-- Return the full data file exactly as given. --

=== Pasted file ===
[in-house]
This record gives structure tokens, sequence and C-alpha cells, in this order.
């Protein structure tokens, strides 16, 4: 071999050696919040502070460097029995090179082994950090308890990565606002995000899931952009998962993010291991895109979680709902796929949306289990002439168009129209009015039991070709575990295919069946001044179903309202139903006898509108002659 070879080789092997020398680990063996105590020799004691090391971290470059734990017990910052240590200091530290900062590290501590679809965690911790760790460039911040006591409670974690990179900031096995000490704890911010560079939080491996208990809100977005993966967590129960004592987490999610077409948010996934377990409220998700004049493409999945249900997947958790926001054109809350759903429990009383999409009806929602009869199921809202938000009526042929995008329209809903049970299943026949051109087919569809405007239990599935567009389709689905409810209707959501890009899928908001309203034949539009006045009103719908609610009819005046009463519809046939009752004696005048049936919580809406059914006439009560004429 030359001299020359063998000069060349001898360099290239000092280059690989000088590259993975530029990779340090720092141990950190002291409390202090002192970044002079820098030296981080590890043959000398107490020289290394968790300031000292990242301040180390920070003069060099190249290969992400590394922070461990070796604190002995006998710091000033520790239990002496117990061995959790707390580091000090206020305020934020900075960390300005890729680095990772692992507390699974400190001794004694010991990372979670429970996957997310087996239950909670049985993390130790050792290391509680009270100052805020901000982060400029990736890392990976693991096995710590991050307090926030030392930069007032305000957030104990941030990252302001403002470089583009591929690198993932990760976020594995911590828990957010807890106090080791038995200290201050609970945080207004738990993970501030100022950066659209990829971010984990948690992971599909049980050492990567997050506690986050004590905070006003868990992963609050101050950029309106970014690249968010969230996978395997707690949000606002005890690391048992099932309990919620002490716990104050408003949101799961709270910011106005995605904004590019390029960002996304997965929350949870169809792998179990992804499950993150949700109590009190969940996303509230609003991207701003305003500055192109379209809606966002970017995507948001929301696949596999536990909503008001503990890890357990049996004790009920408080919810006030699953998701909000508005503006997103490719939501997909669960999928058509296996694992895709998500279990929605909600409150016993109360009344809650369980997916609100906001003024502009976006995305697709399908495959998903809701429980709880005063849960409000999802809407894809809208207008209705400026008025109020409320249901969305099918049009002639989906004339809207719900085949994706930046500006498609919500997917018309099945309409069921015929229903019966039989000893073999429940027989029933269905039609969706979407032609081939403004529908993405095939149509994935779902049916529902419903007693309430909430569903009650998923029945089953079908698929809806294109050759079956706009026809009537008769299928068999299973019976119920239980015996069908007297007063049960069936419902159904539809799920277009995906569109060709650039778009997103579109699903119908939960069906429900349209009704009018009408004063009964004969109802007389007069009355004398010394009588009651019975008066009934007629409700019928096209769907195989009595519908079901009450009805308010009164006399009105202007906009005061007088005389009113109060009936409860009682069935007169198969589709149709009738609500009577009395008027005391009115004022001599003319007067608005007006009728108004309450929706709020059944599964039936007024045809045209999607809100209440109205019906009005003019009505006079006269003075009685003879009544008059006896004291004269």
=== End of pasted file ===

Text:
[in-house]
This record gives structure tokens, sequence and C-alpha cells, in this order.
């Protein structure tokens, strides 16, 4: 071999050696919040502070460097029995090179082994950090308890990565606002995000899931952009998962993010291991895109979680709902796929949306289990002439168009129209009015039991070709575990295919069946001044179903309202139903006898509108002659 070879080789092997020398680990063996105590020799004691090391971290470059734990017990910052240590200091530290900062590290501590679809965690911790760790460039911040006591409670974690990179900031096995000490704890911010560079939080491996208990809100977005993966967590129960004592987490999610077409948010996934377990409220998700004049493409999945249900997947958790926001054109809350759903429990009383999409009806929602009869199921809202938000009526042929995008329209809903049970299943026949051109087919569809405007239990599935567009389709689905409810209707959501890009899928908001309203034949539009006045009103719908609610009819005046009463519809046939009752004696005048049936919580809406059914006439009560004429 030359001299020359063998000069060349001898360099290239000092280059690989000088590259993975530029990779340090720092141990950190002291409390202090002192970044002079820098030296981080590890043959000398107490020289290394968790300031000292990242301040180390920070003069060099190249290969992400590394922070461990070796604190002995006998710091000033520790239990002496117990061995959790707390580091000090206020305020934020900075960390300005890729680095990772692992507390699974400190001794004694010991990372979670429970996957997310087996239950909670049985993390130790050792290391509680009270100052805020901000982060400029990736890392990976693991096995710590991050307090926030030392930069007032305000957030104990941030990252302001403002470089583009591929690198993932990760976020594995911590828990957010807890106090080791038995200290201050609970945080207004738990993970501030100022950066659209990829971010984990948690992971599909049980050492990567997050506690986050004590905070006003868990992963609050101050950029309106970014690249968010969230996978395997707690949000606002005890690391048992099932309990919620002490716990104050408003949101799961709270910011106005995605904004590019390029960002996304997965929350949870169809792998179990992804499950993150949700109590009190969940996303509230609003991207701003305003500055192109379209809606966002970017995507948001929301696949596999536990909503008001503990890890357990049996004790009920408080919810006030699953998701909000508005503006997103490719939501997909669960999928058509296996694992895709998500279990929605909600409150016993109360009344809650369980997916609100906001003024502009976006995305697709399908495959998903809701429980709880005063849960409000999802809407894809809208207008209705400026008025109020409320249901969305099918049009002639989906004339809207719900085949994706930046500006498609919500997917018309099945309409069921015929229903019966039989000893073999429940027989029933269905039609969706979407032609081939403004529908993405095939149509994935779902049916529902419903007693309430909430569903009650998923029945089953079908698929809806294109050759079956706009026809009537008769299928068999299973019976119920239980015996069908007297007063049960069936419902159904539809799920277009995906569109060709650039778009997103579109699903119908939960069906429900349209009704009018009408004063009964004969109802007389007069009355004398010394009588009651019975008066009934007629409700019928096209769907195989009595519908079901009450009805308010009164006399009105202007906009005061007088005389009113109060009936409860009682069935007169198969589709149709009738609500009577009395008027005391009115004022001599003319007067608005007006009728108004309450929706709020059944599964039936007024045809045209999607809100209440109205019906009005003019009505006079006269003075009685003879009544008059006896004291004269």